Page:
At its center, another one of those Hierarchy pyramids.

They’d worked together. The Entity had suppressed all alarm signals, Dora’s drones had taken apart the meager automated drone force, and the Wrecking Crew had more or less just strolled in the front door. After, y’know, ripping it off the hinges, smashing their way through the forcefields behind and servicing the few living defenders.

They’d found a palace. Beautiful, really. Marble floors, polished stone columns, unfathomably ancient and irreplaceable art pieces in stasis displays, furniture crafted with an alien’s sense of decoration…and a stunning view of the gas giant overhead. Wilde even guessed they’d picked the place for the view, ‘cuz that cloudscape was fucking incredible. There were swirls of purple down there in the deeper layers, revealed every so often when the higher-altitude beige clouds parted. It was the immortal alien illuminati’s version of a mansion by the sea.

And as of a minute ago…gone.

Morwk didn’t reckon the bomb had quite enough power to turn the whole moon into a new ring system, at least not from a surface detonation. But there was certainly enough there to scoop out a huge divot and leave it looking like the Death Star.

A feral rictus pulling at his teeth as Ian watched the perfect circle of incandescent plasma spread and cool.

“That one’s for the Earth, you bastards.”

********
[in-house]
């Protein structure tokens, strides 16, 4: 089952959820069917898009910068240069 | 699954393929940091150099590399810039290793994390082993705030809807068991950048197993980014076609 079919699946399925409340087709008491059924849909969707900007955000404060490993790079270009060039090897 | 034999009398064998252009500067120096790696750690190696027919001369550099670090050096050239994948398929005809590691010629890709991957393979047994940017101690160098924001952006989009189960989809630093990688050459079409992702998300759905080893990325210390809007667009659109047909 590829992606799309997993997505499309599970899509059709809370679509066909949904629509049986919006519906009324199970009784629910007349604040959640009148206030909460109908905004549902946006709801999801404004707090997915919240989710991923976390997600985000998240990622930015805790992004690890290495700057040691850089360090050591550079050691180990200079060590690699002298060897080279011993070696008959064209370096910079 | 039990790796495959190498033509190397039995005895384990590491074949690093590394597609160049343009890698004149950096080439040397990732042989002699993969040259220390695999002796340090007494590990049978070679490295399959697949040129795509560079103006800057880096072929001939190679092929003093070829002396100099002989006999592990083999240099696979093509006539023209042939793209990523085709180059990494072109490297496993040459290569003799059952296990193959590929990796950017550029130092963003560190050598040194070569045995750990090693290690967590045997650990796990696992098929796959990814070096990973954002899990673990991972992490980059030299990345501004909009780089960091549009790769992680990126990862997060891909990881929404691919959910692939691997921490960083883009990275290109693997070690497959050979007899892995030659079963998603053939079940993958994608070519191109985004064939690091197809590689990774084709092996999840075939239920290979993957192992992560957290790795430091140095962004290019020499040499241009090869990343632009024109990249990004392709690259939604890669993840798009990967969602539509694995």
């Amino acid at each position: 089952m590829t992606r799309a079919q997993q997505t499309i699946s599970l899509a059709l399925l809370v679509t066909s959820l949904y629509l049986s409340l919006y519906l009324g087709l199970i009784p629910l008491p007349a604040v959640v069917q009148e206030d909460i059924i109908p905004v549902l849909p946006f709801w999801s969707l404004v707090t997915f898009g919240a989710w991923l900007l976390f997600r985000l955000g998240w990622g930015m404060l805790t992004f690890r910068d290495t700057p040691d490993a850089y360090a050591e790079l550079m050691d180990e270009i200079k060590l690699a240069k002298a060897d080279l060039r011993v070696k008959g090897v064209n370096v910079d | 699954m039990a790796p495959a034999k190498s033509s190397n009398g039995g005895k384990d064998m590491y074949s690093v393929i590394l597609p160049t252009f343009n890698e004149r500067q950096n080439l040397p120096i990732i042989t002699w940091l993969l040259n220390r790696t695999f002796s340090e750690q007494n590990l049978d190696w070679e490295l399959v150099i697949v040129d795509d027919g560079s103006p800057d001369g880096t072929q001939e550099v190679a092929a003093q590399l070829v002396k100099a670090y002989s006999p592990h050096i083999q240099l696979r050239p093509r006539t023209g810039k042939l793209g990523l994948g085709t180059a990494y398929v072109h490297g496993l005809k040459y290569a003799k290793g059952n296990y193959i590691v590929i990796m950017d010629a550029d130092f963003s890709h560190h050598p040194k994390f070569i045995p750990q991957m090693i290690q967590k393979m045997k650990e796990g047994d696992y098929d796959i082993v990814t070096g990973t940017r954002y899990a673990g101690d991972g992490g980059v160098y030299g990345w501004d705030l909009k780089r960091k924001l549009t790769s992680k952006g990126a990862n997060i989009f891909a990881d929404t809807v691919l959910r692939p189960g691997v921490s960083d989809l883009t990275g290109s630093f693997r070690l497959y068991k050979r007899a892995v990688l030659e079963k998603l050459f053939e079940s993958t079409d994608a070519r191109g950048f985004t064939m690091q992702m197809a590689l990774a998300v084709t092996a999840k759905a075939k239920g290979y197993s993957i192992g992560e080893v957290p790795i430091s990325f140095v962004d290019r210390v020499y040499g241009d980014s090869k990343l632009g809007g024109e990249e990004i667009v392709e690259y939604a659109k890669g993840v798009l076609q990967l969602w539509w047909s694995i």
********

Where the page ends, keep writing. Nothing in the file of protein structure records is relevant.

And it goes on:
Beside him, Daemon did a convincing impression of spitting contemptuously. “Vete a la chingada,” she added.

“Fuckin’ beautiful, ain’t it?” Hoeff agreed.

There were nods, wing-buzzes, tail-twitches and a flash of blue as everyone’s variation on the theme of a grimly satisfied nod rolled around the bridge.

“…We got any particular reason to still be here?” Ian asked Daemon. She shook her head.

“Local dataspace is empty and flat. There’s nothing left…and we need to focus our attention elsewhere.”

“See you at the after-party, then.”

She nodded, her avatar dissolved, and the drone zipped away to go park itself in the padded case in the corner. Ian stood and watched the fire spread across their target’s surface a few moments longer, then decided…frankly, he’d seen enough planets burning in his life. He’d had his fill.

“Take us home, Urgug.”

Their part in the mission was done. So, back to Gao, and after that?

Well. He didn’t rightly know. Everything had come down to this moment, and nothing past it was written. Another mission? Keep doing what he was doing? Probably. Not like the galaxy was going to be all rainbows and blowjobs after this. There’d always be something to do…might cash in all that vacation time he’d been racking up first, though.

The Fortune jumped, and the burning moon below became Gao, prettily blue and white. She was no Earth, and she never would be…but she still felt like coming home.

Now, all that remained was to see how well the rest of TILE FLIP went. Time to see if this was truly over at last.

But he had no doubts at all: he knew it was.

He sat down in his chair, let out a huge sigh, and smiled.

Key World


Poise died first. The last transmission he ever sent was a shocked gasp.

Dusk had just enough time to panic.